Tourist arrivals in February increased by five percent from the previous month and six percent in annual terms, according to the Maldives Monetary Authority’s (MMA) latest monthly economic review.
“The annual increase was due to the rise in the number of arrivals from Asia and Europe,” the central bank’s monthly report noted.
While total bed nights in February rose five percent compared to the same period last year, the occupancy rate rose three percent from February 2013 to 89 percent this year.
The average duration of stay however “declined marginally in annual terms during the review period,” the report stated.
The MMA had previously revealed that tourist arrivals rose 17 percent in 2013 compared to the previous year “mainly due to the large increase in tourist arrivals from China, coupled with a slight growth in arrivals from Europe.”
Statistics from the Tourism Ministry show that 331,719 Chinese tourists visited the Maldives last year, which was a 44.5 percent increase from the previous year.
Chinese tourists accounted for 29.5 percent of all tourist arrivals in 2013.
In November 2013, the Finance Ministry revealed that the tourism industry’s GDP growth in 2012 declined by 0.1 percent following 15.8 percent growth in 2010 and 9.2 percent in 2011.
Despite negative growth in 2012, the Finance Ministry estimated that the industry would have expanded 5.5 percent in 2013 and forecast a growth rate of 5.2 percent for this year.
The average duration of stay has however fallen from 8.6 days in 2009 to 6.7 days in 2012, and 6.3 days in 2013.
According to the annual tourism yearbook published by the Tourism Ministry, the average occupancy rate of all tourist establishments in 2012 was 2.5 percent below the previous year at 70.6 percent.
The Maldivian economy is largely dependent on tourism, which accounted for 28 percent of GDP on average in the past five years, and generated 38 percent of government revenue in 2012.
Meanwhile, in the second largest industry, the volume of fish exports increased by nine percent in February compared to the previous year “largely contributed by the increase in the volume of fresh, chilled or frozen tuna exports.”
“However, earnings from ﬁsh exports declined by 25 percent during the same period, due to the fall in both the volume and earnings from canned or pouched tuna exports,” the review revealed.
“Additionally, earnings from yellow ﬁn tuna exports also declined during this period compared to 2013.”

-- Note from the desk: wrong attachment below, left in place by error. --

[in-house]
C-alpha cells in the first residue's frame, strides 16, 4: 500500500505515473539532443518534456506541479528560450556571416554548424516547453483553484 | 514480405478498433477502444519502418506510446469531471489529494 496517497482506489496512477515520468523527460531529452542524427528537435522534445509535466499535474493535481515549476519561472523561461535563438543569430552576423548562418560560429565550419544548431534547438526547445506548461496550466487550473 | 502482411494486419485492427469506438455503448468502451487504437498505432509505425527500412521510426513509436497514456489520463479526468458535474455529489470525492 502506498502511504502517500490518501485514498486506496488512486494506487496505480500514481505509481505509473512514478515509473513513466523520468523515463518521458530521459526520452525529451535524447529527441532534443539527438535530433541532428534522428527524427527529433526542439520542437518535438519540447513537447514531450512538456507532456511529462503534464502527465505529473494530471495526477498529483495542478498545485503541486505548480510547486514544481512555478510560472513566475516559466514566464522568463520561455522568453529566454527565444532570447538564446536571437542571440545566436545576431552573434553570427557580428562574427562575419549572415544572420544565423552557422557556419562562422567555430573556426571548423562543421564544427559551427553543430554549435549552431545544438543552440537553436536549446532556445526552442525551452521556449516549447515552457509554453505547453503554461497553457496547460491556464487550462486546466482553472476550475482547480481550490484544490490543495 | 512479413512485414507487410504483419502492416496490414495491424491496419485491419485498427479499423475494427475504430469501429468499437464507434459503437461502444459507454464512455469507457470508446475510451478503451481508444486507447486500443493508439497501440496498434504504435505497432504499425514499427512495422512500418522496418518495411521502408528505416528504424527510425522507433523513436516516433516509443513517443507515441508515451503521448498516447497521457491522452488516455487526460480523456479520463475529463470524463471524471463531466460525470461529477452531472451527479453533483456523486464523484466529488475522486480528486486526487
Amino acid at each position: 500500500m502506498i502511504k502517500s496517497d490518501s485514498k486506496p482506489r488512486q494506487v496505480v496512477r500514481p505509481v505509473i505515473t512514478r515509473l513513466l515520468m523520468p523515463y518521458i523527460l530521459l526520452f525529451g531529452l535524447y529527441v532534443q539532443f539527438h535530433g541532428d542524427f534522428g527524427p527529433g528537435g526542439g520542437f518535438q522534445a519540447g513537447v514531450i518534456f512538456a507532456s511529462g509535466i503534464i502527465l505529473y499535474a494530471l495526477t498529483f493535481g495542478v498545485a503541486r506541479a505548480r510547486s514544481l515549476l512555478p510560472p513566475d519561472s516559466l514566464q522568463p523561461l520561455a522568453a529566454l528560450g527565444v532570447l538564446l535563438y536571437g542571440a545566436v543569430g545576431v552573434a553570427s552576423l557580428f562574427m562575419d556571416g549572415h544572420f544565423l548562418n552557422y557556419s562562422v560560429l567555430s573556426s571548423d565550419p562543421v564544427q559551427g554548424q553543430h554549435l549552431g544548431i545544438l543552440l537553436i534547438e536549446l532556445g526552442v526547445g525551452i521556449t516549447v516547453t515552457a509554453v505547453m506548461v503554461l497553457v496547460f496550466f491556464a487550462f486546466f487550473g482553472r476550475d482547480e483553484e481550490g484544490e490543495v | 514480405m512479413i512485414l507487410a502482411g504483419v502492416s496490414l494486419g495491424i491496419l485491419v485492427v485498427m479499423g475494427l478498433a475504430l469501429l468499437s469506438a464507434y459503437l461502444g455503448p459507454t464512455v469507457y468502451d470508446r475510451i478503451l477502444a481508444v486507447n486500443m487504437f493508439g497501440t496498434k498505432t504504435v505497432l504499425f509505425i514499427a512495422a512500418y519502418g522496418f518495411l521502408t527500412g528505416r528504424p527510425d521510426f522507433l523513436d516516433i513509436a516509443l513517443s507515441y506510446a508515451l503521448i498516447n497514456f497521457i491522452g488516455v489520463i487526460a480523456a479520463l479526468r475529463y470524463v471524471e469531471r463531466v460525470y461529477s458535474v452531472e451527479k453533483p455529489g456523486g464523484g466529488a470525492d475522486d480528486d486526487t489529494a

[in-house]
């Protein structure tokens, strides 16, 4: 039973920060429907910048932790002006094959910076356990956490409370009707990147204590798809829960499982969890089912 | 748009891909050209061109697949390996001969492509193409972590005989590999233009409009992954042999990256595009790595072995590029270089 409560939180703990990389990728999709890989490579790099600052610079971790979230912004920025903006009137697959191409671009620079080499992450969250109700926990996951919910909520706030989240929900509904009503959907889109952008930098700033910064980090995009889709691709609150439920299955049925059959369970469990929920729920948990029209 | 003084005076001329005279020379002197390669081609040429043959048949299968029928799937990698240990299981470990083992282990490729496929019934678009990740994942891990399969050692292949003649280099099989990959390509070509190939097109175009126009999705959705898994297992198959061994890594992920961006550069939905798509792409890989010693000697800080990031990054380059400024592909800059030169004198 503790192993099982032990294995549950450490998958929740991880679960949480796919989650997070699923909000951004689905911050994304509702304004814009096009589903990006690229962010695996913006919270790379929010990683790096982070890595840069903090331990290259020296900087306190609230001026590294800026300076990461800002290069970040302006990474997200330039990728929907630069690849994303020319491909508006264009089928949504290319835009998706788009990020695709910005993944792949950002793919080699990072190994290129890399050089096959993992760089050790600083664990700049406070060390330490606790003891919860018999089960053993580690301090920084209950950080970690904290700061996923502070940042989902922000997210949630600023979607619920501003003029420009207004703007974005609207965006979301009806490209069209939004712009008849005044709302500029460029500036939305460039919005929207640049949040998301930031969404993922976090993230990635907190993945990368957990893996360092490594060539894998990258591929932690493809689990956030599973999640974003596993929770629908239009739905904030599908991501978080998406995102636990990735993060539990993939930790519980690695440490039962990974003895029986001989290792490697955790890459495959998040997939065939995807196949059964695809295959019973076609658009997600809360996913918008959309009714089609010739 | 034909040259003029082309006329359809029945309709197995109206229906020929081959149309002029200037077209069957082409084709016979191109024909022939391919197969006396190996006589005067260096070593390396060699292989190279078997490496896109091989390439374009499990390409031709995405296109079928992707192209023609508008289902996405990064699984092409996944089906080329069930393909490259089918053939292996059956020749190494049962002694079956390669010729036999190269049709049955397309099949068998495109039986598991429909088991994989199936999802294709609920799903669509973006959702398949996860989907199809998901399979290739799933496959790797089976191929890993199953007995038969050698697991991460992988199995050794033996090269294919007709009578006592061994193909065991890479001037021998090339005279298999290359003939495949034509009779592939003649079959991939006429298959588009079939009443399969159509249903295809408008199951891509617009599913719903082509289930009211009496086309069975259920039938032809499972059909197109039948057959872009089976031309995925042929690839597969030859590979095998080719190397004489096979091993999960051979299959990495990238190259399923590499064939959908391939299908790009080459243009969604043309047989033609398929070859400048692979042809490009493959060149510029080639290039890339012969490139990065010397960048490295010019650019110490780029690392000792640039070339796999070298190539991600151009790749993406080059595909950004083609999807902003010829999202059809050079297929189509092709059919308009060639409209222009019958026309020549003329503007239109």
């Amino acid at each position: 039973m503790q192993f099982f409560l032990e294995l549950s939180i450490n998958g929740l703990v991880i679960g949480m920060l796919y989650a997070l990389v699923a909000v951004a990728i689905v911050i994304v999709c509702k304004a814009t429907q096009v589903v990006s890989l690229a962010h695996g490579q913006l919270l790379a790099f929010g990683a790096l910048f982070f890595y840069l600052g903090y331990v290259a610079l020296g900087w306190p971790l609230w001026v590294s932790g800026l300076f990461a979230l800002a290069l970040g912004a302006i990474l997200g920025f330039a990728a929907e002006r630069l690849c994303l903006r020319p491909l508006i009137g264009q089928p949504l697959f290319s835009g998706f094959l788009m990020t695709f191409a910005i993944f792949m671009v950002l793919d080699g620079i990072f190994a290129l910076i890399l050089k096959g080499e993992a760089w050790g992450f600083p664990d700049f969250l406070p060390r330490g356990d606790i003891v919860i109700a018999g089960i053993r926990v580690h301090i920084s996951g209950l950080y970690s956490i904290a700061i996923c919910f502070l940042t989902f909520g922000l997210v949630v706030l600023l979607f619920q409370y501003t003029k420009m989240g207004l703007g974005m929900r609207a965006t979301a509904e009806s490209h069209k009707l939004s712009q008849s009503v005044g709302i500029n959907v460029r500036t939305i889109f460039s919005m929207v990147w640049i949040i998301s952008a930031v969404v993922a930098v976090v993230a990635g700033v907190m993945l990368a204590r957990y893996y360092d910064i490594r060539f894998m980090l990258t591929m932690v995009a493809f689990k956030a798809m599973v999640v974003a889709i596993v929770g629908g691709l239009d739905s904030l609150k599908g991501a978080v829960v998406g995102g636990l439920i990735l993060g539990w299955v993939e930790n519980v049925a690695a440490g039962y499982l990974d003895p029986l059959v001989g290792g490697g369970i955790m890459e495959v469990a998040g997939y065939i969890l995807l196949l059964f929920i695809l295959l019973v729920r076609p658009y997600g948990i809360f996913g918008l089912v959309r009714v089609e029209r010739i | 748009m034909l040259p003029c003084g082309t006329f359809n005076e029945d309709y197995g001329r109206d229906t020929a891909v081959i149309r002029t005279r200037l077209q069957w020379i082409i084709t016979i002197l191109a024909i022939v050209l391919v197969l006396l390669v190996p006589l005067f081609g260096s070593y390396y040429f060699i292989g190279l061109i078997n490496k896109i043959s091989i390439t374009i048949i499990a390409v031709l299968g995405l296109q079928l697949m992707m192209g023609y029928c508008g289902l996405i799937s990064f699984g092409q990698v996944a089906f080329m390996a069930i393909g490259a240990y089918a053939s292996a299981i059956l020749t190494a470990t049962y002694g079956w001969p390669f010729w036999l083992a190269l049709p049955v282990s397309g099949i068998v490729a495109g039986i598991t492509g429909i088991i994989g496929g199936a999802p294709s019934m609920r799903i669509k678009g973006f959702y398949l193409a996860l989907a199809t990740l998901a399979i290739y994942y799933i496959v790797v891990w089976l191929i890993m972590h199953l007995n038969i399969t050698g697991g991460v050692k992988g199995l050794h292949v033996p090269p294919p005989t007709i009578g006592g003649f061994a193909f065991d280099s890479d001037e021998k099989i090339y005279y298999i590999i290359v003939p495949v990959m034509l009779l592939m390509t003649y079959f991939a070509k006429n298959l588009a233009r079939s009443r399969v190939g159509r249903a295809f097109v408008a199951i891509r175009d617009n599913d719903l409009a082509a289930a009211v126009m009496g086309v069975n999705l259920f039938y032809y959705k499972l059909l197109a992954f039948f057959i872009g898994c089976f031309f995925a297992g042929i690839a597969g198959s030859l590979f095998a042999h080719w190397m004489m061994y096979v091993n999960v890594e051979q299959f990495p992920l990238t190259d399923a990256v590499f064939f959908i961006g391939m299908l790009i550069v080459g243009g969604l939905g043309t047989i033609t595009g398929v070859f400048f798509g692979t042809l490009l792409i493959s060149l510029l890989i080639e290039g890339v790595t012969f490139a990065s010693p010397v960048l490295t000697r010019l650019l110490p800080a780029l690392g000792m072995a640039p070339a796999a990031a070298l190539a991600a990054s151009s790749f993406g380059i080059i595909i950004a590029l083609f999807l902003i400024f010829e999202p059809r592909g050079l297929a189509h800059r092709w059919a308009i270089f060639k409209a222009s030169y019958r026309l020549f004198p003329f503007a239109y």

The rate of inflation – measured by the annual percentage change in the consumer price index in Malé – rose to 3.4 percent in February from 2.6 percent in January.
“This was largely due to the increase in ﬁsh prices,” the report explained.
“Similarly, the rate of inﬂation increased in monthly terms during February 2014, which was also due to the rise in ﬁsh prices.”
The economic review noted that government expenditure “more than doubled” in January to MVR1.9 billion compared to the same period last year.
Total revenue fell by 11 percent to MVR1 billion “largely due to the 27 percent decline in business profit tax (BPT) [receipts].”
“Additionally, non-tax revenue also fell, owing to the signiﬁcant decline in resort lease rent. As for the increase in expenditure, it was mainly due to the increase in subsidy payments,” the report stated.
As a result of “increased investments in T-bills by commercial banks, other ﬁnancial corporations and public non-ﬁnancial corporations,” the review noted that the total outstanding stock of government securities – treasury bills and bonds – rose nine percent in annual terms and 10 percent in monthly terms during February.
The trade deficit meanwhile narrowed by 29 percent during February compared to the previous year.
“This was due to the signiﬁcant decline of 26 percent in imports which oﬀ set the 16 percent decline in exports. The decline in imports was contributed by the fall in petroleum products,” the report explained.
“Gross international reserves increased in both monthly and annual terms by 2 percent and 13 percent respectively and reached US$391.1 million at the end of February 2014. Reserves in terms of months of imports also rose in both monthly and annual terms to 2.7 months at the end of the same period.”